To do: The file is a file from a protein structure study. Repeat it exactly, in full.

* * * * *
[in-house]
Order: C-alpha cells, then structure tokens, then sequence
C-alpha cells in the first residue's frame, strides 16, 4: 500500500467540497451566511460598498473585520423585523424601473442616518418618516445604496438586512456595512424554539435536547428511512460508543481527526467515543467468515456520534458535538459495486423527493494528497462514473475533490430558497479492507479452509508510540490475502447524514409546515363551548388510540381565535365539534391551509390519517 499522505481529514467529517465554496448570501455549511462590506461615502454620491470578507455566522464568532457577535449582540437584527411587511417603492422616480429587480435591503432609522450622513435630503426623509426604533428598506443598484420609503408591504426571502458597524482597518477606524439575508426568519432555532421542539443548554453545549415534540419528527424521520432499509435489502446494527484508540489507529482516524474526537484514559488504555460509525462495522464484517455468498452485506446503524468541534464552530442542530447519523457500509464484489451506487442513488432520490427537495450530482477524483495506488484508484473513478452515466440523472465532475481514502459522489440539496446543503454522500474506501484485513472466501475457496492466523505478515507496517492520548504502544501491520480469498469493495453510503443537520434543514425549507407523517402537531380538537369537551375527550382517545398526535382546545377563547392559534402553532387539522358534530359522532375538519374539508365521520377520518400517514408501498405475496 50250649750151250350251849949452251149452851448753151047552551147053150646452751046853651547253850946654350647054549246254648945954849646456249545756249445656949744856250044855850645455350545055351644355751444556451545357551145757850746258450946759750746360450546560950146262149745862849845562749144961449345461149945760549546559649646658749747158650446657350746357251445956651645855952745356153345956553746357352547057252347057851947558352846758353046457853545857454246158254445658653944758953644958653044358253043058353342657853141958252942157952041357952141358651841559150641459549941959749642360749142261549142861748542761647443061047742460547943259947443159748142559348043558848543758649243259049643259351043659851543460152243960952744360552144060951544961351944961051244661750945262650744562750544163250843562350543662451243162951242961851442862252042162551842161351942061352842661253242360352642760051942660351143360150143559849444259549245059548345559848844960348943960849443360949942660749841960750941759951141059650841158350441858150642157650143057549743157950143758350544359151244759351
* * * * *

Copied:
[in-house]
Order: C-alpha cells, then structure tokens, then sequence
C-alpha cells in the first residue's frame, strides 16, 4: 500500500467540497451566511460598498473585520423585523424601473442616518418618516445604496438586512456595512424554539435536547428511512460508543481527526467515543467468515456520534458535538459495486423527493494528497462514473475533490430558497479492507479452509508510540490475502447524514409546515363551548388510540381565535365539534391551509390519517 499522505481529514467529517465554496448570501455549511462590506461615502454620491470578507455566522464568532457577535449582540437584527411587511417603492422616480429587480435591503432609522450622513435630503426623509426604533428598506443598484420609503408591504426571502458597524482597518477606524439575508426568519432555532421542539443548554453545549415534540419528527424521520432499509435489502446494527484508540489507529482516524474526537484514559488504555460509525462495522464484517455468498452485506446503524468541534464552530442542530447519523457500509464484489451506487442513488432520490427537495450530482477524483495506488484508484473513478452515466440523472465532475481514502459522489440539496446543503454522500474506501484485513472466501475457496492466523505478515507496517492520548504502544501491520480469498469493495453510503443537520434543514425549507407523517402537531380538537369537551375527550382517545398526535382546545377563547392559534402553532387539522358534530359522532375538519374539508365521520377520518400517514408501498405475496 50250649750151250350251849949452251149452851448753151047552551147053150646452751046853651547253850946654350647054549246254648945954849646456249545756249445656949744856250044855850645455350545055351644355751444556451545357551145757850746258450946759750746360450546560950146262149745862849845562749144961449345461149945760549546559649646658749747158650446657350746357251445956651645855952745356153345956553746357352547057252347057851947558352846758353046457853545857454246158254445658653944758953644958653044358253043058353342657853141958252942157952041357952141358651841559150641459549941959749642360749142261549142861748542761647443061047742460547943259947443159748142559348043558848543758649243259049643259351043659851543460152243960952744360552144060951544961351944961051244661750945262650744562750544163250843562350543662451243162951242961851442862252042162551842161351942061352842661253242360352642760051942660351143360150143559849444259549245059548345559848844960348943960849443360949942660749841960750941759951141059650841158350441858150642157650143057549743157950143758350544359151244759351